Step 2. Re-design to minimize conflict with planned mineral development. The initial site selection included approximately 31,000 sq.km. (16% portfolio area) that were leased for mineral exploration. Recognizing that in the Mongolian Gobi Desert there are a range of options to meet representation goals and that many stakeholders did not want to retire existing exploration leases, we redesigned the initial portfolio to minimize conflict with exploration leases. Within the set of conflict areas, we identified cells with critical conservation significance based on three criteria – optimacity (Wilhere et al., 2008), rarity (is a modification of the Relative Biodiversity Index by Schill and Raber, 2009), and high quality habitat for endangered Mongolian khulan (Asiatic wild ass) – and designated these as areas where development should be avoided (19,850 km2 or 64% of the conflict areas). We replaced the remaining conflict areas (11,100 km2, or 36% of the conflict areas) with sites of similar composition and condition outside existing leases. The result is a redesigned portfolio that avoids mining leases except in areas of critical conservation significance, with no change in total area.
Step 3. Guide application of the mitigation hierarchy. The mitigation hierarchy – avoid, then minimize/restore, and finally offset, is a critical tool to manage development impacts, embedded in nearly every national mitigation policy and most lender and corporate policies, but it faces many problems in practice. In particular, avoidance, the most important step, is often skipped. Offset design also faces difficult questions about location relative to impacts, ecological equivalence of offsets to impacts, and uncertainty and conflicts with future development. The conservation portfolio and the supporting spatial datasets also provide a mechanism to address these challenges, first by directing avoidance to portfolio sites as new protected areas, and then by designing offset investments to support their restoration and management. This maximizes the regional conservation benefits in terms of ecosystem representation and improves long-term security of offset investments.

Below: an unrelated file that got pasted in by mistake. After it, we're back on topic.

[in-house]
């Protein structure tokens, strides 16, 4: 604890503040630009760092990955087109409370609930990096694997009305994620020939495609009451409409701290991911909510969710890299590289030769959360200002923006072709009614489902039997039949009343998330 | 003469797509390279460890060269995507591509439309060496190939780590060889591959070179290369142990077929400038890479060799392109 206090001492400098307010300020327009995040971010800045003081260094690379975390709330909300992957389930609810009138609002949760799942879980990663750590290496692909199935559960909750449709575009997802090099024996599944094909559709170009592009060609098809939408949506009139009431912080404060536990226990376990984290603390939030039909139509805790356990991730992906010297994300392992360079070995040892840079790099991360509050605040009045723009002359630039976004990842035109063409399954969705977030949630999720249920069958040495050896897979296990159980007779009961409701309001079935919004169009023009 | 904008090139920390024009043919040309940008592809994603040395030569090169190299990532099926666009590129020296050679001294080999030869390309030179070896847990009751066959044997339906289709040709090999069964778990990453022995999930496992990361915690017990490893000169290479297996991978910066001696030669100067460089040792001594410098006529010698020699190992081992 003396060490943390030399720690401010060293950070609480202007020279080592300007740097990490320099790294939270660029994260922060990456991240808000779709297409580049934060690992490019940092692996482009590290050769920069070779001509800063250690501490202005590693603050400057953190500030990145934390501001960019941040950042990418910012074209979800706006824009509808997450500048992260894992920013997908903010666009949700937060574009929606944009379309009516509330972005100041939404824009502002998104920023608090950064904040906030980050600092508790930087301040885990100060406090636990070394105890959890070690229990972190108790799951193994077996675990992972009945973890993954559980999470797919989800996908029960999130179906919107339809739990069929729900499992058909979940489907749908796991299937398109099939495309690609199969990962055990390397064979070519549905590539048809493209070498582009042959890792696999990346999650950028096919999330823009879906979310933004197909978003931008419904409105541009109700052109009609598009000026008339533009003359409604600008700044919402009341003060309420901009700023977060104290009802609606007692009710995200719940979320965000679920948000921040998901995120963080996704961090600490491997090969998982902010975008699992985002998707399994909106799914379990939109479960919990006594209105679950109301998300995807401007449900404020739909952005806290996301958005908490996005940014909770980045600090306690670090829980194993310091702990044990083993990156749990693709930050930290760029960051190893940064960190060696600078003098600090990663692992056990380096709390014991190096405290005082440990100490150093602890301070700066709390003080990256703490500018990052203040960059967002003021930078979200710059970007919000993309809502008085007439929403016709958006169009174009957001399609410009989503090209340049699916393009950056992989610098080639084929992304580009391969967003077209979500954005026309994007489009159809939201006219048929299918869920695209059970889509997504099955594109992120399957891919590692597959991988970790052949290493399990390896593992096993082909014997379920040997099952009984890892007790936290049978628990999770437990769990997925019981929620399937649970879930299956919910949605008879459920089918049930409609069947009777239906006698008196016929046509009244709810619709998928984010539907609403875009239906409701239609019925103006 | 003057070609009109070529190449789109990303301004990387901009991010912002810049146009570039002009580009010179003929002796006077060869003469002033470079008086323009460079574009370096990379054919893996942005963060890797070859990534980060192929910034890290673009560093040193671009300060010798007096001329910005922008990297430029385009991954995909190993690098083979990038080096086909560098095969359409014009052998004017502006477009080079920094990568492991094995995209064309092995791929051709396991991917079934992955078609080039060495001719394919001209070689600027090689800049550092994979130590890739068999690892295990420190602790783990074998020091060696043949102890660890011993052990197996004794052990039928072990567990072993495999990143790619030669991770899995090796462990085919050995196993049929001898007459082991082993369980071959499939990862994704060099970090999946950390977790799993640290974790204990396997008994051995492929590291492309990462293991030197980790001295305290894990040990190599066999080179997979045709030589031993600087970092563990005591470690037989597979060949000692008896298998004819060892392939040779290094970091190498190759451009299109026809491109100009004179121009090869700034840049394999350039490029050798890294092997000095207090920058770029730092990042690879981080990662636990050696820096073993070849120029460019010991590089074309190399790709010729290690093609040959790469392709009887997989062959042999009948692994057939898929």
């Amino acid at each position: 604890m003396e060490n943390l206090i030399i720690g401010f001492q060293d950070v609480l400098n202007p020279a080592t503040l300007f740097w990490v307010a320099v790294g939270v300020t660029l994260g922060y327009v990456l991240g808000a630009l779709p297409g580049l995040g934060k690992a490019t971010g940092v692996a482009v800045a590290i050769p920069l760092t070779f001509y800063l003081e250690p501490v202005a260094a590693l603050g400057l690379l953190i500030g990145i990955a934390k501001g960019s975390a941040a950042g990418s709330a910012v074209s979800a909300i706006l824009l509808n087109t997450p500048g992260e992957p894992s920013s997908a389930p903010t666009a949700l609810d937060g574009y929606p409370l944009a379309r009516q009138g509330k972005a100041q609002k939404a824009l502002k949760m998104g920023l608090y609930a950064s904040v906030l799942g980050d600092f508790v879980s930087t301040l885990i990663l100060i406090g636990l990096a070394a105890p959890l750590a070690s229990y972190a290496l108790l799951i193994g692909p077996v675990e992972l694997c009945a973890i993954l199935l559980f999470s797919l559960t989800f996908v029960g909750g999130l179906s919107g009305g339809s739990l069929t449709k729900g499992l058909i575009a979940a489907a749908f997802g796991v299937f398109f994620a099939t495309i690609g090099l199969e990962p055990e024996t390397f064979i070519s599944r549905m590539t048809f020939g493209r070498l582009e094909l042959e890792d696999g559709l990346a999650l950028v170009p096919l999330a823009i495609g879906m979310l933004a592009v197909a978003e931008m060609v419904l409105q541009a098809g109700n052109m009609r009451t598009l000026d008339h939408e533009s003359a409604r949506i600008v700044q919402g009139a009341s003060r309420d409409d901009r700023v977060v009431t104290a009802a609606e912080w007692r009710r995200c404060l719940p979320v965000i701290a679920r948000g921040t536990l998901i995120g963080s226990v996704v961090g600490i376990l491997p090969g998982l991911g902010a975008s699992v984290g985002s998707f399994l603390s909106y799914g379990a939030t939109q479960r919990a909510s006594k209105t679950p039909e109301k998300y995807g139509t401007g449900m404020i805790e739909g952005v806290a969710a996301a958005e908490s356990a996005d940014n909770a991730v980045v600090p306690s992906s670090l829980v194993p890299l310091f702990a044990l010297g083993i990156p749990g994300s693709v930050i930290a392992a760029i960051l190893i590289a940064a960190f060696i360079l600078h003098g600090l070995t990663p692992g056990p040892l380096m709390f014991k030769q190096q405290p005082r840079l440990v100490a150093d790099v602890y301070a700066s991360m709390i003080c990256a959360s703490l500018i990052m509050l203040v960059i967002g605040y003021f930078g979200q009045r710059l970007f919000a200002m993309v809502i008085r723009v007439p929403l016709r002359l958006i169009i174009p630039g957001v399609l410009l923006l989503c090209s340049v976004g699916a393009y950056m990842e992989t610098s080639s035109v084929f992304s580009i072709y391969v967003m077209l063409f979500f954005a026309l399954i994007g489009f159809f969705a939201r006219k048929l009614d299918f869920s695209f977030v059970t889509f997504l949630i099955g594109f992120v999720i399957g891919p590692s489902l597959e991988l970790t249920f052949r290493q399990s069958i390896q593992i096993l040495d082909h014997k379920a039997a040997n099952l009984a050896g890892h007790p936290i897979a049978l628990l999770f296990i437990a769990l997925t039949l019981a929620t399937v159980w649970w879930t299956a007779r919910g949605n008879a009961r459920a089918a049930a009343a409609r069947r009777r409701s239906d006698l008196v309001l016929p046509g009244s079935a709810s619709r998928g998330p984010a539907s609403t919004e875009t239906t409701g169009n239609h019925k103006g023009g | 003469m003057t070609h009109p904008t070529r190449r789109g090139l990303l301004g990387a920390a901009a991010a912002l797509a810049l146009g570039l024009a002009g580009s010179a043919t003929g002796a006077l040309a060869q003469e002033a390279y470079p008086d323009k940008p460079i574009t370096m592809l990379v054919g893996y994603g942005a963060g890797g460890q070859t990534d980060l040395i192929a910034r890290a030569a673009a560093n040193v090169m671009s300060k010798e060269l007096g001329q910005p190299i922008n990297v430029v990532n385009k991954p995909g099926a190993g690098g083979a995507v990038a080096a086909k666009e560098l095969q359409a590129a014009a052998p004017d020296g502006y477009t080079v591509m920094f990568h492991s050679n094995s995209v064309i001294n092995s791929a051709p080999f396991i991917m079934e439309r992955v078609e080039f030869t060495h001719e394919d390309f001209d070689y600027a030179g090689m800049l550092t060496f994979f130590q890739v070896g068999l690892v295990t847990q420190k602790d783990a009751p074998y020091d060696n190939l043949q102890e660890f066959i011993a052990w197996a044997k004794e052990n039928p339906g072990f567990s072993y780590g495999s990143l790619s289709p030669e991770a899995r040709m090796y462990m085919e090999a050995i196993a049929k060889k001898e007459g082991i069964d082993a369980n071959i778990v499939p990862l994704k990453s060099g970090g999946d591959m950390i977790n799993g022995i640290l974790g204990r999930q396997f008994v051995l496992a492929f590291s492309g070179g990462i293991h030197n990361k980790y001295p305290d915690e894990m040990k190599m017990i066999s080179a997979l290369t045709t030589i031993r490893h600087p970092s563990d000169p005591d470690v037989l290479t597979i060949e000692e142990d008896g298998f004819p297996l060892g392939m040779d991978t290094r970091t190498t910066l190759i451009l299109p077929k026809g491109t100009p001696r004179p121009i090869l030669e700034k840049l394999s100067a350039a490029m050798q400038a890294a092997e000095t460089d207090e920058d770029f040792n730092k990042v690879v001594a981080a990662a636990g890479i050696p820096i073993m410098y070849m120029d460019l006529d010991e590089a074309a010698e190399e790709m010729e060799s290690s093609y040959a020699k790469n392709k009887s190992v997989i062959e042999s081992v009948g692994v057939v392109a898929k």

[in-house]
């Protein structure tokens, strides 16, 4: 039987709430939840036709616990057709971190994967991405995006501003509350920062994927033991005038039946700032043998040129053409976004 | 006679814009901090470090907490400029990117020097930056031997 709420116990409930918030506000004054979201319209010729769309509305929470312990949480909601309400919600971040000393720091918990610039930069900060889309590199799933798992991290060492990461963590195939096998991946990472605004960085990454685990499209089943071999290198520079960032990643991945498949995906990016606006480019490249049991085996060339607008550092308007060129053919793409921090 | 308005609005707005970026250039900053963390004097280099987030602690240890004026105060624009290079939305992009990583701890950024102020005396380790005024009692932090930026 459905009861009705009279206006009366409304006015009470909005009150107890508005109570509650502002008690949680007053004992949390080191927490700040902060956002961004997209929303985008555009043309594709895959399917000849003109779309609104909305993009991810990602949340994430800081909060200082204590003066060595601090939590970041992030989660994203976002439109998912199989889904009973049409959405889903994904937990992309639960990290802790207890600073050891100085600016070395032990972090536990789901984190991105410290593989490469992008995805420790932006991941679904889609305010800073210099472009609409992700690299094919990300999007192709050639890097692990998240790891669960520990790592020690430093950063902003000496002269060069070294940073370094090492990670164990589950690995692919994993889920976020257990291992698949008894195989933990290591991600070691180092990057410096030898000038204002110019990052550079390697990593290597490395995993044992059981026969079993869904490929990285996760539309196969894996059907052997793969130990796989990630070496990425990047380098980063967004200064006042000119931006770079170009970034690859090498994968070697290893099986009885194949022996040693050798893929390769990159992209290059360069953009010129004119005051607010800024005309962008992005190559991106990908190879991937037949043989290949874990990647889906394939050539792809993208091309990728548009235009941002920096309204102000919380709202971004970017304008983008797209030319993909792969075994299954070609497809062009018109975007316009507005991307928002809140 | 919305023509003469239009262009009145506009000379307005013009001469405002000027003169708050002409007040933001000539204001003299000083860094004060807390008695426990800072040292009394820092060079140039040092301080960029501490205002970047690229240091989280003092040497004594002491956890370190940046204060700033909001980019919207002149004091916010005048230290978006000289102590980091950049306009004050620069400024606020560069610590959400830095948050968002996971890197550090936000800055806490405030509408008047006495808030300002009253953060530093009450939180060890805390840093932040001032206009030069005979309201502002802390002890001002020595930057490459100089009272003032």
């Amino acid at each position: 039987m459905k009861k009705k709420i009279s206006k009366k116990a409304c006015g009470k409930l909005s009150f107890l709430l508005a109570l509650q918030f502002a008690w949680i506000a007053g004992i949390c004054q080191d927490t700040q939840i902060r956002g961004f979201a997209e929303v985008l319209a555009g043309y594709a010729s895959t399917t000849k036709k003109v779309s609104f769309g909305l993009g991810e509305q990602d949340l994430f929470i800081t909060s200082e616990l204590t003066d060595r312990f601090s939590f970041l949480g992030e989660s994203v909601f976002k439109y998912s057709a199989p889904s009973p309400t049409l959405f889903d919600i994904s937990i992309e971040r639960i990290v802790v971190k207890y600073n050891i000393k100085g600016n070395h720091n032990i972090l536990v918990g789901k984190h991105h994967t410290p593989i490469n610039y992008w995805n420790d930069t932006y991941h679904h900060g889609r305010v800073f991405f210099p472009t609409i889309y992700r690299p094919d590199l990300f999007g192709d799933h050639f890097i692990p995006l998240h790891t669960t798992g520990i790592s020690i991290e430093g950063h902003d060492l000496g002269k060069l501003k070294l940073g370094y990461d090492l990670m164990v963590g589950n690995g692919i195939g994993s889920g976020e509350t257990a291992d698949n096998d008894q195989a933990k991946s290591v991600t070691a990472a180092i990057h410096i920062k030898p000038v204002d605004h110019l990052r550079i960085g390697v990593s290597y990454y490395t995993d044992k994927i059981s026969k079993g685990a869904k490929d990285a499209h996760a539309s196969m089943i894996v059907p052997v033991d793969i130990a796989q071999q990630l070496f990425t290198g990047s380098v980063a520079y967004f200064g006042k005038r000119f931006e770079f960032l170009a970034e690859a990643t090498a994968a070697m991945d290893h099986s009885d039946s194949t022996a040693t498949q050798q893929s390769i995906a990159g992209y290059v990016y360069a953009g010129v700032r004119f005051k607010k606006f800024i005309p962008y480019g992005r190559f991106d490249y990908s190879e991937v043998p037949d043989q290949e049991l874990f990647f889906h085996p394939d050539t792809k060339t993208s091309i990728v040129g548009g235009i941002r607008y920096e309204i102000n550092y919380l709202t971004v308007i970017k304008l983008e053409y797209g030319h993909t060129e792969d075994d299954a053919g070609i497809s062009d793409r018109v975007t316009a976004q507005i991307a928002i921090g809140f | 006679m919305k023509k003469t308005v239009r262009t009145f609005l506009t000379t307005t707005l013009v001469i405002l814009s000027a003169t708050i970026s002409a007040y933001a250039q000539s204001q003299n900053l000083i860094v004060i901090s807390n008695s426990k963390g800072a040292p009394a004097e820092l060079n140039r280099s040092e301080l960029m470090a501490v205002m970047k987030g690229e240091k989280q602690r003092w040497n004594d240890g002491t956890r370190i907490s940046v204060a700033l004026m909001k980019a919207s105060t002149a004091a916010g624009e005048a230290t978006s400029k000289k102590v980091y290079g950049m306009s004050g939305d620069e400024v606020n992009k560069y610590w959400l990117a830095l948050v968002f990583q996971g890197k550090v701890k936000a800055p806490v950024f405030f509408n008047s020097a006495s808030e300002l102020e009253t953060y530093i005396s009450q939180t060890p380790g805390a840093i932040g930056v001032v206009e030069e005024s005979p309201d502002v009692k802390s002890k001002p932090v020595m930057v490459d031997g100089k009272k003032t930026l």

After completion of the Gobi Desert regional planning framework in 2013, 68,800 sq.km. of new protected areas were designated based on the portfolio and 160 exploration leases have been retired. The Gobi Desert planning process has been replicated across Mongolia and has directed designation of approximately 177,000 km2 of new national and local protected areas (see Figure). In 2012, the Mongolian Parliament amended the EIA law to require biodiversity offsets for all mining and oil development projects and require developers to calculate a minimum offset cost following specifications based on the conservation portfolio and supporting datasets. The specifications are designed to require higher compensation for impacts to rare and highly productive ecosystems, areas in good ecological condition, and/or near the portfolio sites, with the goal of steering development away from these areas. We attribute this success largely to stakeholder consultation throughout the planning process with a broadly defined set of stakeholders.
The Nature Conservancy
The Nature Conservancy Mongolia Country Program
Shifting Winds in the Mongolian Gobi Desert: Nature and Traditions Face the Modern Era (2019)